Volume 26 Issue 2

Volume 26 Issue 2

TAKE OUT SOME EDUCATIONAL PLANNING INSURANCE BY USING THE PLANNING HIERARCHY: WHERE YOU START IS IMPORTANT

ROGER KAUFMAN
Florida State University

As a vital part of the educational enterprise, plans must be made to define the future we want to create for tomorrow’s child and to enable educators to deliver on the promise. Planning is just a substitute for good luck. Not relying on luck, educators must identify valid and valuable measurable objectives for education and then enable educators to have the professional competencies, the physical and financial resources to do their jobs, and the supportive environment to operate. Where to start the planning is a challenge. Due to immediacy, we often start our professional work at improving parts of the educational enterprise, such as individual performance, leadership for administrators, or assessment, or curriculum development, improve learning, delivery, testing and assessment. These are the important parts of the total educational enterprise but not the entire system and its supporting parts. This article suggests a hierarchy of planning that may be used to assure that there is alignment with what an agency uses, does, produces and delivers with adding measurable value to our shared society.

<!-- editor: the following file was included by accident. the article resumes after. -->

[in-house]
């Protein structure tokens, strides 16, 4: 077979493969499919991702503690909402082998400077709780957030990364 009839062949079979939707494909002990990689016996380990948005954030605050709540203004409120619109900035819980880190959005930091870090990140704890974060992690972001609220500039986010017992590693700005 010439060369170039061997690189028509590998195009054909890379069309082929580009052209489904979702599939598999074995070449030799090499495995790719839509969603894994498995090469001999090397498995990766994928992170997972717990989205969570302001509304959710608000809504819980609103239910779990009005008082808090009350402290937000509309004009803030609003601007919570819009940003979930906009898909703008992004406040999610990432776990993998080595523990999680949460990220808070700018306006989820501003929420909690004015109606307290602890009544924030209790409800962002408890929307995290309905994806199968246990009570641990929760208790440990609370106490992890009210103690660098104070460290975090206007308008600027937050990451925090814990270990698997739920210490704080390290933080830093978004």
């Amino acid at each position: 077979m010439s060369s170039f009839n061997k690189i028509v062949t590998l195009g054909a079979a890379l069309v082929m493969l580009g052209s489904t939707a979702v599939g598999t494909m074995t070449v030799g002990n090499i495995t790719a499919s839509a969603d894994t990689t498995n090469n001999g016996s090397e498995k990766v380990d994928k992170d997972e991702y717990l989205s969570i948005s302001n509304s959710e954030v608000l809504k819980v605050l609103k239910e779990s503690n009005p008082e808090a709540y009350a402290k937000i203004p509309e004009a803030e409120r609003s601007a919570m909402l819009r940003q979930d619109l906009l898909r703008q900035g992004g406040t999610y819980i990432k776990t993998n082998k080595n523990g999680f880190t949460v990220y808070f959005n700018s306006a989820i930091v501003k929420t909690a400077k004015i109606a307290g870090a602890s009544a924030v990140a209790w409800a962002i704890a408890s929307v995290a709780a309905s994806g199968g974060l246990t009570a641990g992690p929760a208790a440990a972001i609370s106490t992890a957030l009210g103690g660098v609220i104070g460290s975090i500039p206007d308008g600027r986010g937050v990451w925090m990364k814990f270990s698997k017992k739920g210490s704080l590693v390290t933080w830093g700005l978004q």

EXPLORING TEACHERS’ PERSPECTIVES ON EFFECTIVE ORGANIZATIONAL CHANGE STRATEGIES

CANUTE S. THOMPSON
The University of the West Indies

ABSTRACT
This study explores behaviors which teachers perceive would be effective when leaders are undertaking organizational change. A sample of one hundred teachers drawn from all levels of the education system in Jamaica was used. The data were collected using a Likert-type instrument that was designed by the researcher and was tested for reliability using Cronbach’s Alpha. The study found two categories of leadership conduct, and ten specific strategies which teachers considered to be effective tools in effecting organizational change efforts. This study also found that the forces for change are largely internal and deeply personal. The findings of the study suggest that change at the organizational level requires, and depends upon, change at the level of the individual employee and the quality of the engagements and interactions at the interpersonal level. If organizations are to be successful in effecting organizational change they must first succeed at effecting behavior change at the individual level. The study has major planning implications. Planning for improvements in the performance of schools is a change management undertaking, especially for schools which are underperforming. This study also provides clues for leaders concerning the kinds of leadership approaches and behaviors which motivate and sustain support for change.

 

PLANNING FOR DIFFERENTIATED INSTRUCTION: INSTRUCTIONAL LEADERSHIP PRACTICES PERCEIVED BY ADMINISTRATORS AND TEACHERS IN MIDDLE SCHOOLS

MARK L. LANG
Cobb County School District, Georgia

ABSTRACT